Shane Battier, the ex-Duke star turned Houston Rockets utility man, is not the kind of basketball player who inspires much passion among fans. He's not flashy, and he's not a scorer—he's averaged 10.1 points per game over his pro career. Yet last week Battier appeared in a heroic pose on the cover of the New York Times Magazine, the subject of Michael Lewis' latest inquiry into the world of sport. Lewis posits that Battier, far from being the marginally talented player you thought he was, is actually an unsung hero, a "no-stats all-star," making teams better every time he steps onto the court through preparation, selflessness, and a devotion to defense. Lewis holds up young Rockets GM Daryl Morey as a new breed of basketball exec—one who embraces hard data and finds undervalued players that traditional statistics don't identify. Players like Shane Battier.
Now, the idea of Michael Lewis writing about a sports exec who's found a new numbers-driven paradigm in player evaluation might sound familiar. (Deadspin immediately dubbed the piece "Moneyball: NBA Edition.") But for sports fans of marginal athletic ability, Lewis' writing about basketball is thrilling: finally, a sabermetric revolution that can improve my middle-aged suburban sporting life!
Reading Moneyballmight help you understand why the Red Sox finally won a World Series, but it won't help you in your company softball game. How are you supposed to draw a lot of walks when your league doesn't even have walks (or, for that matter, umpires)? And while Lewis' 2006 New York Times Magazine article about offensive lineman Michael Oher gave me newfound admiration for the left tackle—quietly the most important man on an NFL field—there's no such thing as a left tackle in flag football.
Yet reading Lewis' piece on the NBA, I realized with growing excitement that my game is exactly like Shane Battier's. Morey, Battier's own GM, describes Battier as "a marginal NBA athlete." Hey, I'm a marginal athlete. Morey notes that Battier can't create his own shot. I can't create my own shot! Morey says Battier "can't dribble, he's slow and hasn't got much body control." Check, check, and check!
Like Battier, I pride myself on doing the little, unflashy things that help my team win—the screens, the bounce passes, and the hard-nosed defense praised by sportswriters (and derided by playgrounders) as "fundamentally sound." Like Battier, I think of myself as being, well, smart (smart enough to read the New York Times Magazine, anyway). Finally, I have an NBA-approved model to base my game on!
Armed with real data and the Michael Lewis imprimatur, I took the court in my weekly pickup game in a church gym in Arlington, Va., with a new mantra: What Would Shane Battier Do? No longer did my Rec Specs-brand prescription goggles suggest unathletic gooniness ("When I saw those, I thought you might be able to shoot the 3, but I was wrong," a teenager once told me); now they simply meant that I could outthink my opponents, even if I couldn't outplay them.
Battier had given me the courage to play the way marginal athletes should always play basketball: hustling, focusing on defense, and rarely, if ever, shooting. I confidently volunteered to guard Jackson, the opposing team's best player, just as Shane Battier volunteers to guard Kobe Bryant in Lewis' article. I fought through screens to stick with my man, like Shane Battier. I attempted to strip Jackson as he brought the ball up from his waist, like Shane Battier. I tried to force Jackson into taking bad shots and got a hand right up in his face, just like Shane Battier. On offense, I didn't shoot much; I just tried to box out and collect as many cheap rebounds as I could.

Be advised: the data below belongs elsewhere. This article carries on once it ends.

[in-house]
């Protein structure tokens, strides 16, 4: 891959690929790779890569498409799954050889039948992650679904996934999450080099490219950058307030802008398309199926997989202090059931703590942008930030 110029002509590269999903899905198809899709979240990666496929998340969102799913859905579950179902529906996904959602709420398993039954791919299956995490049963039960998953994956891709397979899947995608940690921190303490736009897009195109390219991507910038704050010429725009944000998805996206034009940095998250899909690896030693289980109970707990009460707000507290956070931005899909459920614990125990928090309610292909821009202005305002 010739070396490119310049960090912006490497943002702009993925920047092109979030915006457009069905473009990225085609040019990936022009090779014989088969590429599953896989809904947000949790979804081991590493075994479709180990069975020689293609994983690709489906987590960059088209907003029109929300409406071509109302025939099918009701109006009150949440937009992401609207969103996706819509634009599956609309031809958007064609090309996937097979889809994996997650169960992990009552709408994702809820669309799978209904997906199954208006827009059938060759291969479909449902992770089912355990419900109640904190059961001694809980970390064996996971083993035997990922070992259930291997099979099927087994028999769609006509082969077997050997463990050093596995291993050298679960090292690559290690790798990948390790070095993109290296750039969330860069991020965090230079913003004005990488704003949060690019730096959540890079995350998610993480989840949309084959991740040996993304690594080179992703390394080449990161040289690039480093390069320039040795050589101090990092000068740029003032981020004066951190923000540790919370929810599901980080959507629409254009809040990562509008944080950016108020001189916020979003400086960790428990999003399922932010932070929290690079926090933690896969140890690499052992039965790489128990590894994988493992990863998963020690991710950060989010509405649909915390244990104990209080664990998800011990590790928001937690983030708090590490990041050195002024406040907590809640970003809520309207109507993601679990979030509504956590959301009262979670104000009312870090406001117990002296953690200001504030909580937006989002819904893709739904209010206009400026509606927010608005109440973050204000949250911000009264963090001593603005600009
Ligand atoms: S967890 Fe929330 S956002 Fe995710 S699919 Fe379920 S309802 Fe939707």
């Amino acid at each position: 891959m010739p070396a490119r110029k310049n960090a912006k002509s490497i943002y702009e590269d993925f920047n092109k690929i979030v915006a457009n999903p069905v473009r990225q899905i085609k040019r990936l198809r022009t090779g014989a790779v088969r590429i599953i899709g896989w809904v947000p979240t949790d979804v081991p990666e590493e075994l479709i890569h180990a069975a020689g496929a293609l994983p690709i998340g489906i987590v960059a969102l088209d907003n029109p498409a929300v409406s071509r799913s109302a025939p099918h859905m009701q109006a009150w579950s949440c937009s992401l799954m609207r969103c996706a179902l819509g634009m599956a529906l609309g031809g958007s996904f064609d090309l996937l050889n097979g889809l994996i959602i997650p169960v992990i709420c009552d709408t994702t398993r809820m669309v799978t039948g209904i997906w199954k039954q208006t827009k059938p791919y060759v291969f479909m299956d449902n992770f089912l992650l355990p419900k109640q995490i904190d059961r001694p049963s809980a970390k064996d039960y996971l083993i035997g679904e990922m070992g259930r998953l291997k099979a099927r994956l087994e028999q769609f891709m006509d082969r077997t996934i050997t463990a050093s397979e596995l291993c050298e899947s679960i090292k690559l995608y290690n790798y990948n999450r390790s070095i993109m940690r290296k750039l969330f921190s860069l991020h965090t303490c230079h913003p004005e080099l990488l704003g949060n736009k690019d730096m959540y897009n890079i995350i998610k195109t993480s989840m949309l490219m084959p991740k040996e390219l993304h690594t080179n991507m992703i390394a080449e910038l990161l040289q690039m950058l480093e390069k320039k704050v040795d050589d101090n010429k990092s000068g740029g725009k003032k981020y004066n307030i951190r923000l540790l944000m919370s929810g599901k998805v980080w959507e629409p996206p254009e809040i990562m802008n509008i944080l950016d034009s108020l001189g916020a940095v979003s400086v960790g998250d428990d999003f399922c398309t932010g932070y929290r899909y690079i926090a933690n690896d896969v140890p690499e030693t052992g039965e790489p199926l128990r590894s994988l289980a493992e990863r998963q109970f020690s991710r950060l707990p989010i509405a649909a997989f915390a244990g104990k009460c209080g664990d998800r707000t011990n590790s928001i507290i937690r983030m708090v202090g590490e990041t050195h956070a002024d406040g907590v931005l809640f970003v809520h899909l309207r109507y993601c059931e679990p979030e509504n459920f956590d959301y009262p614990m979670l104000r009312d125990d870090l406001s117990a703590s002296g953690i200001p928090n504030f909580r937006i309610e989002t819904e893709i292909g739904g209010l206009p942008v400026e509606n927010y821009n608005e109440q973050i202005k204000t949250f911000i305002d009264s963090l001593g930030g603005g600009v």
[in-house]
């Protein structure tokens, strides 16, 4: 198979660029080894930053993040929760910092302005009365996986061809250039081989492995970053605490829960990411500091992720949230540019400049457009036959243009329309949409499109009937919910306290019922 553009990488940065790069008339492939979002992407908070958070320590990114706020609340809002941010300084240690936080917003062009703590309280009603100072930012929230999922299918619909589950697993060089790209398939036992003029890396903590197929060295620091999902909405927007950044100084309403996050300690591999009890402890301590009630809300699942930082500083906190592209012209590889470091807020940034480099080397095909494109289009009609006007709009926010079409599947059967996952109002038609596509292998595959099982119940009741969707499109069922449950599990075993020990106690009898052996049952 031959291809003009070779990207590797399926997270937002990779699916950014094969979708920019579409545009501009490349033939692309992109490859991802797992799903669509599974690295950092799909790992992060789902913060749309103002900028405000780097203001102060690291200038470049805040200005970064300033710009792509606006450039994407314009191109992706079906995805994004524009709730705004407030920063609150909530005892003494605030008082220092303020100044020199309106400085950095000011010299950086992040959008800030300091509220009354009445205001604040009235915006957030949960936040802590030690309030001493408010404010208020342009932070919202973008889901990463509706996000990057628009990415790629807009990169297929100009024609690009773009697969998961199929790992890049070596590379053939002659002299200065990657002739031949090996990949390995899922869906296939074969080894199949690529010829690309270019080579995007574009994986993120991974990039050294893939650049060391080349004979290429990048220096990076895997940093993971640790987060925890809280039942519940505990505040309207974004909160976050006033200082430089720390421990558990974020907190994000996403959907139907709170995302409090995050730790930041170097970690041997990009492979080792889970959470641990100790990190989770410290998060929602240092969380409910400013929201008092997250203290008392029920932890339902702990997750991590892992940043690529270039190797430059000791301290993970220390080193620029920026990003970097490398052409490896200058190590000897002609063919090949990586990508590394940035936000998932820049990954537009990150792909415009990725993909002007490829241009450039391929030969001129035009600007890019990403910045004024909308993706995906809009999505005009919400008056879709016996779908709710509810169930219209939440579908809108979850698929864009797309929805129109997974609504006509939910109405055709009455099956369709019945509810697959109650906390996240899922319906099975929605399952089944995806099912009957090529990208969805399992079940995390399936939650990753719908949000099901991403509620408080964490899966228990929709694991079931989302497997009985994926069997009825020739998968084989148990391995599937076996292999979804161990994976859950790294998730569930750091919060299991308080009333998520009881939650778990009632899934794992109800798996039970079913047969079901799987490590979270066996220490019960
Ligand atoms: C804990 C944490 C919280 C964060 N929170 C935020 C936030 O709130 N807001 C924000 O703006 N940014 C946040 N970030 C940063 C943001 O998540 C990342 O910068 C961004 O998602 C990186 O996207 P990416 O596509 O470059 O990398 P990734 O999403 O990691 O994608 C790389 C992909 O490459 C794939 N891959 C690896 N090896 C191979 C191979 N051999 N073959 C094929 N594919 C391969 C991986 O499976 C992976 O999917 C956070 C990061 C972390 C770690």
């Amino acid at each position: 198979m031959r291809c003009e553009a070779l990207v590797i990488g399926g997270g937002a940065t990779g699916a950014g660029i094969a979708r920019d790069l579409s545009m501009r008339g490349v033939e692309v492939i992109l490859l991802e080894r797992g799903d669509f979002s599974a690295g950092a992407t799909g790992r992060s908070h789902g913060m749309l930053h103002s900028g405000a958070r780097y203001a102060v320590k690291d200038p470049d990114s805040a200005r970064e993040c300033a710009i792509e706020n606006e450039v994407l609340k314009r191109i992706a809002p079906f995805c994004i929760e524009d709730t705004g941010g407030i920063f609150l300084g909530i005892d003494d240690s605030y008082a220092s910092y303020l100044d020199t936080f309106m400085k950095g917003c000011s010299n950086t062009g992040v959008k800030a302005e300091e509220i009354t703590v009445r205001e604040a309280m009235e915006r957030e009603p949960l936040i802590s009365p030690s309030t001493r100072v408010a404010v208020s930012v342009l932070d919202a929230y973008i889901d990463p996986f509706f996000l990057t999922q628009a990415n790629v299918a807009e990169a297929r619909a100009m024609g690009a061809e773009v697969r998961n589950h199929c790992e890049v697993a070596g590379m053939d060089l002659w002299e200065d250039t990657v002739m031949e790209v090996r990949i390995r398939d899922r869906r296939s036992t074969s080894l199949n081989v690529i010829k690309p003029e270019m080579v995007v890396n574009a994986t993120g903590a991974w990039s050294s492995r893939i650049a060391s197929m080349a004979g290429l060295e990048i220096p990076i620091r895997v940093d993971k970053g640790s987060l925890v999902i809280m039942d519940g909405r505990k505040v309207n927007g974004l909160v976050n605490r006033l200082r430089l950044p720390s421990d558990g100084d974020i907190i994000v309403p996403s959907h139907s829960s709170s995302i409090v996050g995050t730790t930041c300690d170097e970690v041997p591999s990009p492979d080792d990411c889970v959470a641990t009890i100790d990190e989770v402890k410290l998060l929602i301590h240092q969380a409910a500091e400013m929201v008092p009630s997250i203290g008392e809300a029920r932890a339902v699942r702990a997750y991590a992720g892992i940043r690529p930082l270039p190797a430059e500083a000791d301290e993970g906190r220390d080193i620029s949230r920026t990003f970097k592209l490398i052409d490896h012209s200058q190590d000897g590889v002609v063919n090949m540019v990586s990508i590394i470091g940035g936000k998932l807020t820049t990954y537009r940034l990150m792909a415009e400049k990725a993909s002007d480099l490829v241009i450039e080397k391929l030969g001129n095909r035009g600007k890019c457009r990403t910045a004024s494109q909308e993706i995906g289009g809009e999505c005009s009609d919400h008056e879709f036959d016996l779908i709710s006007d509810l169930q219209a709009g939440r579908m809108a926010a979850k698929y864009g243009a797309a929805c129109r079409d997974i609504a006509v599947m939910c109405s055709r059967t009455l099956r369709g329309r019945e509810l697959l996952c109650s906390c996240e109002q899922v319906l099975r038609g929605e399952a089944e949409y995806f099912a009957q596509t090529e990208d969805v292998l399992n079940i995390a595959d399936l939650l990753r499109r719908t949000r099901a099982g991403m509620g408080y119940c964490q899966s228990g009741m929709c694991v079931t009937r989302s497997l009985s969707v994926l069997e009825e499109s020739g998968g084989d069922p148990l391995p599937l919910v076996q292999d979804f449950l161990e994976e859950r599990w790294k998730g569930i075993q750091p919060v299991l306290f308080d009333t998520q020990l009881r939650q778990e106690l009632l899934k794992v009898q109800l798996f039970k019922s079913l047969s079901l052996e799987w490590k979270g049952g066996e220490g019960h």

And it worked—at least at first. On the opposing team's first possession, I forced Jackson to his left, kept him out of the lane, and got a hand in his face as he shot a jumper on the run. Clang! I tipped the rebound to one of our big men and grinned as the other guys on my team ran the break, scoring at the other end. Watching superior athletes score: That's what Shane Battier would do!
Not long into the game, however, I got really tired. I became too winded to hustle, and my once crisp passes turned lazy and inaccurate. One difference between myself and Shane Battier, it occurred to me, is that he is 6-foot-8 and 220 pounds, whereas I am 5-foot-9 and ... uh ... not quite 220 pounds. Playing like Shane Battier may not require finesse, but it does require stamina, and here may lie the limit of his influence on the pickup-playing, Times Magazine-reading people of America. It was slim consolation for my teammates—after Jackson hit, yes, a lefty runner to win the game—that in Lewis' article, Kobe drains a game-winning 3 over Battier. (Even low-percentage shots go in sometimes.)
Hopefully, Michael Lewis' inevitable best-selling book (Battierball?) will identify a few more skills I can work on in my effort to be a no-stat all-star. (Skills that don't involve running would be most welcome.) I suppose, in the meantime, I could hire a couple of grad students to haul video cameras into the church gym on Tuesday nights and chart my opponents' offensive tendencies, but it's possible that would be frowned upon by the dudes in my league. And to be honest, my Battier-inspired style of play was just a Duke-style floor-slap short of being supremely annoying to my opponents already. On the other hand, maybe you can't play Battierball and be loved: The anti-social Battier himself notes that pretty much nobody in the NBA likes him.